Next, give your ceremony a creative edge. When choosing a tipi, not everything has to be held outdoors. Your ceremony can be indoors depending on the weather followed by the reception under the canvas structure.
On that note, you can of course make your reception entertainment quirky by using fun outdoor props plus games and a photo booth. The Little Red Bus is available for hire as a photo booth and really does keep guests amused all evening. Music for all generations is also essential. Provide seating or a chill-out area for guests to enable them to talk to one another and relax.
Finally, by having a wedding in a tipi structure, think about how you and your guests can continue the party after. Glamping is a great way to have all of your loved ones stay over and share the next morning with you, with cute bell tents and caravans making a great additional backdrop to your wedding photographs.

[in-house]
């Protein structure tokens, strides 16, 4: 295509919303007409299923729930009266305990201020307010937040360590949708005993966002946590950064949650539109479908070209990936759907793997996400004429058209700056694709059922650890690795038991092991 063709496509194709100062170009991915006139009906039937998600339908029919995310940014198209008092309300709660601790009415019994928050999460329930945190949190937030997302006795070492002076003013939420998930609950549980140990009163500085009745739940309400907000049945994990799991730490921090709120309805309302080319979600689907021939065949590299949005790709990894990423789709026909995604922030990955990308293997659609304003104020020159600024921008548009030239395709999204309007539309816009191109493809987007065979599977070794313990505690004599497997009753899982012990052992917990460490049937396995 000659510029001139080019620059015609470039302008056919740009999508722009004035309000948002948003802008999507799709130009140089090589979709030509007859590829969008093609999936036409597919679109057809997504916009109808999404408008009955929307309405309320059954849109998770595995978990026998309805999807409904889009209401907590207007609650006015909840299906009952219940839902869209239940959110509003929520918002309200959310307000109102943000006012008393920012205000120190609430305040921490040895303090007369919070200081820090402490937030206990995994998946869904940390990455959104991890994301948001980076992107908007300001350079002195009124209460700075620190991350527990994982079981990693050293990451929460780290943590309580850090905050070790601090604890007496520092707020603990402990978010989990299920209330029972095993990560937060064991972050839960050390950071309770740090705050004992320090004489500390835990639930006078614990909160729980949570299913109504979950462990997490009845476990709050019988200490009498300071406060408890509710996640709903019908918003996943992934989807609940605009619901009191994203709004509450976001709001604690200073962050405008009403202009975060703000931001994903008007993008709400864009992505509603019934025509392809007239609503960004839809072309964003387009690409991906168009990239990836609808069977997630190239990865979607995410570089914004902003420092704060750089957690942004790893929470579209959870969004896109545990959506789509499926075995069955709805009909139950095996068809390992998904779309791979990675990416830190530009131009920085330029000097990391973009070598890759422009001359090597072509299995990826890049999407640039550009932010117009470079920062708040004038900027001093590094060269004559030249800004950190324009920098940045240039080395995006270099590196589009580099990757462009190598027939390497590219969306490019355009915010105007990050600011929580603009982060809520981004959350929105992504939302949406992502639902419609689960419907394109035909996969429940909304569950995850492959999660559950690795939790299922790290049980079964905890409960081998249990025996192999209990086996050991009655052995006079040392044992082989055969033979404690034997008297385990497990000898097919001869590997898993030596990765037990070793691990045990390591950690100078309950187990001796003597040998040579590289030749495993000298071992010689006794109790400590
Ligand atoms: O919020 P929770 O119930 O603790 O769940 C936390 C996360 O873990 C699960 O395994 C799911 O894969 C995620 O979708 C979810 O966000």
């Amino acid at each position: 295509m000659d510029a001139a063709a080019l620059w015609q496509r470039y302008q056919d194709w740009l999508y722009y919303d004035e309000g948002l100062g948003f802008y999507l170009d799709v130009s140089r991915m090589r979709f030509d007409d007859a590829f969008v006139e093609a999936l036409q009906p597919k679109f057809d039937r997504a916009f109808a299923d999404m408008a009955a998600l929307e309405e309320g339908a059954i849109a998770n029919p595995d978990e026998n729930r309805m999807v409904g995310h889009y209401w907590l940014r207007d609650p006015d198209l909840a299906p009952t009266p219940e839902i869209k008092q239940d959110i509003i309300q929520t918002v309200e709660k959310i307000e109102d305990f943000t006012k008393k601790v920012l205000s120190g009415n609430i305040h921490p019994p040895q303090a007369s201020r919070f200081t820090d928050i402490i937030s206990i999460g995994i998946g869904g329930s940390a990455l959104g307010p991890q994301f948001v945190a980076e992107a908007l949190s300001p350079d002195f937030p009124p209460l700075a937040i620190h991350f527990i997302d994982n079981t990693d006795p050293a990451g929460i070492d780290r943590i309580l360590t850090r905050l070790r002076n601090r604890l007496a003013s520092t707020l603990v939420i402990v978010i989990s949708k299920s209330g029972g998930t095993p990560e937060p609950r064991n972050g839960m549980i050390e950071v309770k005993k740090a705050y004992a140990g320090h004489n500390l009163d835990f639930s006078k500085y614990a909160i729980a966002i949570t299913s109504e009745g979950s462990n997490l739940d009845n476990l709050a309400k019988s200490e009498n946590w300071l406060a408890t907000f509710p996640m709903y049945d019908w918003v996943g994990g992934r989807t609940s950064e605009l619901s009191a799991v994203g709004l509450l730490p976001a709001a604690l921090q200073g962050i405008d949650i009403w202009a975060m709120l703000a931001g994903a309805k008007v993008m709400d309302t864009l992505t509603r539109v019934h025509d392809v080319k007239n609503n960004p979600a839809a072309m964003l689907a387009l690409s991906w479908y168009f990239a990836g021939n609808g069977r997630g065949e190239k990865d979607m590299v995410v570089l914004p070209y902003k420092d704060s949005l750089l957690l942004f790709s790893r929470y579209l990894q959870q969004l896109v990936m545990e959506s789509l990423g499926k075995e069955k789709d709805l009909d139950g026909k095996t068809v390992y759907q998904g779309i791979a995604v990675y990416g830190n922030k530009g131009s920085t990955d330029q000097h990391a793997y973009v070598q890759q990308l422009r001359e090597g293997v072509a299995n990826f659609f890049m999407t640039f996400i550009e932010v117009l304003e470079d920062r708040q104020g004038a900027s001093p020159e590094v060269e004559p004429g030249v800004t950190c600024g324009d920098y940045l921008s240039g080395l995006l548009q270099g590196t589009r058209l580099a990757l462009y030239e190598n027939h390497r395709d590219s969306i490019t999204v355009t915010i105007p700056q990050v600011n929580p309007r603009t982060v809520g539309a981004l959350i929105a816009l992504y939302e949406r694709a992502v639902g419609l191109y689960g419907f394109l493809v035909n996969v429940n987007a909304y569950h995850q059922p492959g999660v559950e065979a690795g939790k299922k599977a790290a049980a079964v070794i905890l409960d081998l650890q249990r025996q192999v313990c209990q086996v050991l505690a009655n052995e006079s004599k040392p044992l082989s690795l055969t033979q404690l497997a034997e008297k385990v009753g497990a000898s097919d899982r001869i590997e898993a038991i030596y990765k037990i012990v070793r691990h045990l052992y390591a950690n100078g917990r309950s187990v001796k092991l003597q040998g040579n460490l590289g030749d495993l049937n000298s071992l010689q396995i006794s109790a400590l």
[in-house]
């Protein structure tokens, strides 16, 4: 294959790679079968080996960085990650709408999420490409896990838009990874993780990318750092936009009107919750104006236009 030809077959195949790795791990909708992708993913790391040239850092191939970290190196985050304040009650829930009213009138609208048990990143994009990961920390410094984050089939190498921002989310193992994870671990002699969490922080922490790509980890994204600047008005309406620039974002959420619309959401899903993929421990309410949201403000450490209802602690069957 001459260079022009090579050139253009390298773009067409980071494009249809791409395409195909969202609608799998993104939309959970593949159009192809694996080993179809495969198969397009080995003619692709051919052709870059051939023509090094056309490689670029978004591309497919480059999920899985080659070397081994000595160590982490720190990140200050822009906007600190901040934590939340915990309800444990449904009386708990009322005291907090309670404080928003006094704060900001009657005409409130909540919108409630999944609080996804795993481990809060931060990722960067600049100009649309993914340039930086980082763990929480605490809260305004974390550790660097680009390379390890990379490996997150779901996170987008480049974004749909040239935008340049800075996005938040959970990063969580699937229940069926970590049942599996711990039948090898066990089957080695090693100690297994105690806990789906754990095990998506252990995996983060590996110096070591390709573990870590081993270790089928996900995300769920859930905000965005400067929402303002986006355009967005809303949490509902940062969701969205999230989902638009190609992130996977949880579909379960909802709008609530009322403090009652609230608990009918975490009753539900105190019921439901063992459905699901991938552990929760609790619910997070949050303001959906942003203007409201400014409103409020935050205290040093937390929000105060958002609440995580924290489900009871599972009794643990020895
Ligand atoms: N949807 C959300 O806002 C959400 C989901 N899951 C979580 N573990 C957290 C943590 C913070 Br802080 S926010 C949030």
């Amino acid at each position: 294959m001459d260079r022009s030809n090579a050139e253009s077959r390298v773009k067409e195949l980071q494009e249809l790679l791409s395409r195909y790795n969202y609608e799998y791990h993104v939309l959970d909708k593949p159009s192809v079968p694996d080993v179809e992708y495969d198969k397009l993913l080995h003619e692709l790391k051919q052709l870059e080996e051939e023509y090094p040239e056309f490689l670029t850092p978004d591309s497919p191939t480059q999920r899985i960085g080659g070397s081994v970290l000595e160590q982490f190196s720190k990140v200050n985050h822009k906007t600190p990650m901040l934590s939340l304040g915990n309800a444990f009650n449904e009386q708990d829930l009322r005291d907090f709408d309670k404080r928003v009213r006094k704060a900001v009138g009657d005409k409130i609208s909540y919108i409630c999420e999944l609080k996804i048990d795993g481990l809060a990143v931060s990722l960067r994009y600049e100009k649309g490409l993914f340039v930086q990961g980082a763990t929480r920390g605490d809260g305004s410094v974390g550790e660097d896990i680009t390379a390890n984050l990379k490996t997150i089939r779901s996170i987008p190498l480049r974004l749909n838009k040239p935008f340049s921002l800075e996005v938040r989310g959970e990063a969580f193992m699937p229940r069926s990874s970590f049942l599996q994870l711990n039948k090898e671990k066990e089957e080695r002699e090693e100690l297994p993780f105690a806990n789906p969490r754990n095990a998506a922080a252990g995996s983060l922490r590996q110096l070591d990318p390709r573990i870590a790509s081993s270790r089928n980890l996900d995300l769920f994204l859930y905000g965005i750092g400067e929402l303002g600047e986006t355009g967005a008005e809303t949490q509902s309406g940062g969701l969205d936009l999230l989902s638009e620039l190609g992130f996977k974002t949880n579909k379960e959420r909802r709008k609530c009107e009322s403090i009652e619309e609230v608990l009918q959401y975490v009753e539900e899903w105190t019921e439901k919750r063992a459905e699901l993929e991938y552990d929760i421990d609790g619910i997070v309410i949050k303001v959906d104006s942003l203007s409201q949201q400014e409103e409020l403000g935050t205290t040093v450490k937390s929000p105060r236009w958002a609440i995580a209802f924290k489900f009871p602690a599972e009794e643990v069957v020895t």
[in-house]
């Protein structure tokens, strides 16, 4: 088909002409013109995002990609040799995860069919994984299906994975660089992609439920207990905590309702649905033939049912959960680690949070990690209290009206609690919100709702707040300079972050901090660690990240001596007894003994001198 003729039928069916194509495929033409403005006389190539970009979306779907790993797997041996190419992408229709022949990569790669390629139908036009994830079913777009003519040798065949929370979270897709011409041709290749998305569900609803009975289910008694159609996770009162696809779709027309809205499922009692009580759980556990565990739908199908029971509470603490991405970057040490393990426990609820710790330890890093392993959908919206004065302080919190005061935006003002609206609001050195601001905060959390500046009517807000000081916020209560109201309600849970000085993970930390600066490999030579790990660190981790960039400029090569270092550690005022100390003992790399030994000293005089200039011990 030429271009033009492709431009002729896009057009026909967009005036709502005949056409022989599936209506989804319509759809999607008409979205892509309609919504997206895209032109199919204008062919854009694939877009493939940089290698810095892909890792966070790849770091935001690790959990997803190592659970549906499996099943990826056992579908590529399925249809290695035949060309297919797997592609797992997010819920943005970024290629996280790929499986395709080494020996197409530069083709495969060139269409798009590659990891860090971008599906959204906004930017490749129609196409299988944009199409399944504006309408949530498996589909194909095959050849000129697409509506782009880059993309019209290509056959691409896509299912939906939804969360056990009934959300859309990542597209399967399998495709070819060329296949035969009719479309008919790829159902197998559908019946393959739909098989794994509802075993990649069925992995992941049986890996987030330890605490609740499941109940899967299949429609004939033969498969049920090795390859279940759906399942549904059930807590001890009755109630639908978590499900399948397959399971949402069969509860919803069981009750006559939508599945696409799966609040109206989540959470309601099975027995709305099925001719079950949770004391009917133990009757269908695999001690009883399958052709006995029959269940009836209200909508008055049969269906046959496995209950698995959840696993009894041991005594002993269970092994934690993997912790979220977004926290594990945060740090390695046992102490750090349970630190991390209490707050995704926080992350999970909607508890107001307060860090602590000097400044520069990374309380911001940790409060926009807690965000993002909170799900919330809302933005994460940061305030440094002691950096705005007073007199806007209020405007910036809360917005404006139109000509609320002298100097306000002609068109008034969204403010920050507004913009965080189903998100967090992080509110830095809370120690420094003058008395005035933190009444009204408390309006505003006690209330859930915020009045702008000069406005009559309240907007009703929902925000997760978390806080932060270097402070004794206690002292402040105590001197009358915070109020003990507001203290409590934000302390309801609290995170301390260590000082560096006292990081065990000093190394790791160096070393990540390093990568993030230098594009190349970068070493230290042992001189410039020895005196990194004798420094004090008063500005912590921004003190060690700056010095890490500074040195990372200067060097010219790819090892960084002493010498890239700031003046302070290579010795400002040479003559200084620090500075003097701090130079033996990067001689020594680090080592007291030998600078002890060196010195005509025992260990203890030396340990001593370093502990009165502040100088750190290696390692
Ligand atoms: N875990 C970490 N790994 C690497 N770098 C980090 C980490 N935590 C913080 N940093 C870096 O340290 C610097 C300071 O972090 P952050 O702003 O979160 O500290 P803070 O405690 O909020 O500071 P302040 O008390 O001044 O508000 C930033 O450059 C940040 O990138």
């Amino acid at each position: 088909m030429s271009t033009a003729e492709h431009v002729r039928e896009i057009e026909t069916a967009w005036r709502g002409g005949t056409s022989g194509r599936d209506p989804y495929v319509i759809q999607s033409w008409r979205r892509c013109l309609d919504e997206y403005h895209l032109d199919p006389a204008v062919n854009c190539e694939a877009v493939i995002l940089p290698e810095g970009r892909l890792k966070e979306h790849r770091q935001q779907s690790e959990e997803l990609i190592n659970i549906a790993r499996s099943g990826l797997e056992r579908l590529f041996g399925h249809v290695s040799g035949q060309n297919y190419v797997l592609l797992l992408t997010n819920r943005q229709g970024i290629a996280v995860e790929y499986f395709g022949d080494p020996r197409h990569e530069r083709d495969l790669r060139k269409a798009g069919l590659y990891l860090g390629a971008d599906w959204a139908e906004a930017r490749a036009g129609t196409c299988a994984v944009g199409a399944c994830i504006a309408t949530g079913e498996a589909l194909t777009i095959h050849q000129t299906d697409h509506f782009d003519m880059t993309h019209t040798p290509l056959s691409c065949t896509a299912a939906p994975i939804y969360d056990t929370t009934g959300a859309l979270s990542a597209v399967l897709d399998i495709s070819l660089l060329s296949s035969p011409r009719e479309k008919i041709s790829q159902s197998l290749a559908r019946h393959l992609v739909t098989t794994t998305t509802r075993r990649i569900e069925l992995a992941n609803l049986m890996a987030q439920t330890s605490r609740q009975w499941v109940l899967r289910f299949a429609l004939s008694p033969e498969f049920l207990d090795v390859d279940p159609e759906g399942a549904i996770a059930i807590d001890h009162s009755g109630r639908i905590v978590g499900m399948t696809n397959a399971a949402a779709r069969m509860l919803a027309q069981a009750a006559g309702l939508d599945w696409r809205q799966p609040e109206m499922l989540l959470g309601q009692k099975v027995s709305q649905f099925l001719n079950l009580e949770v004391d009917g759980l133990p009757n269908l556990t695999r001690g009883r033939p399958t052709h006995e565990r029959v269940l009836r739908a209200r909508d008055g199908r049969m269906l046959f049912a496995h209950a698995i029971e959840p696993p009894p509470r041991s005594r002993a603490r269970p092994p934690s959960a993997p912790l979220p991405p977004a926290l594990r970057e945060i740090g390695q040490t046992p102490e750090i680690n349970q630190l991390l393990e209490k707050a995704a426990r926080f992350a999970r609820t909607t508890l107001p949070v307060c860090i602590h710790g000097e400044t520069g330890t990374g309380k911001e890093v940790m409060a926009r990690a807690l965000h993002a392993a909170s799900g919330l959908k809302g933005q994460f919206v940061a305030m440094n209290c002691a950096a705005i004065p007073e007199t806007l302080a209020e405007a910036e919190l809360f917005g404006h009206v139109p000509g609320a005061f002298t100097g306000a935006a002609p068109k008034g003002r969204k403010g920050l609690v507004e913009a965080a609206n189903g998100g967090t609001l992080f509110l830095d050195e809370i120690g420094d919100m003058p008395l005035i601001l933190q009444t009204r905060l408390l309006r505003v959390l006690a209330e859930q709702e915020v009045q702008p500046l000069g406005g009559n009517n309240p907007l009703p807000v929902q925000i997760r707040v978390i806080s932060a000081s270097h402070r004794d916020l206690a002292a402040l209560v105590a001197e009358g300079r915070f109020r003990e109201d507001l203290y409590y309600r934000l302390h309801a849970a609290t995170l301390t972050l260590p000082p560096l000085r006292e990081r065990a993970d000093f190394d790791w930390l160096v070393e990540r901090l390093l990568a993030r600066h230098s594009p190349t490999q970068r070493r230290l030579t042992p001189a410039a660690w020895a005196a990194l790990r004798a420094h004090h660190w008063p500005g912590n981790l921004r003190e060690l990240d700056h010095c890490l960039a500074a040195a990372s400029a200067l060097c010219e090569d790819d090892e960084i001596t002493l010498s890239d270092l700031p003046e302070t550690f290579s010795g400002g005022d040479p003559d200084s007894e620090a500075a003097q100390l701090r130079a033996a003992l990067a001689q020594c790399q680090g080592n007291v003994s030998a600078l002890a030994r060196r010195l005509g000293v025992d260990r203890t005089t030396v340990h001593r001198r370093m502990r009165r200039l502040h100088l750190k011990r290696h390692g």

Q. I want to wear something special at our wedding that I can keep and wear again. What do you suggest?
A. Helen Moore says: At Helen Moore we understand that the thought of purchasing and wearing a beautiful one-off piece for just one day is a little disheartening, especially if you've gone to the trouble of having something made especially for you. There are some very pretty shorter-length dresses that could be worn again at a party but what if you're having a longer gown? The solution is a faux fur accessory that you can wear again.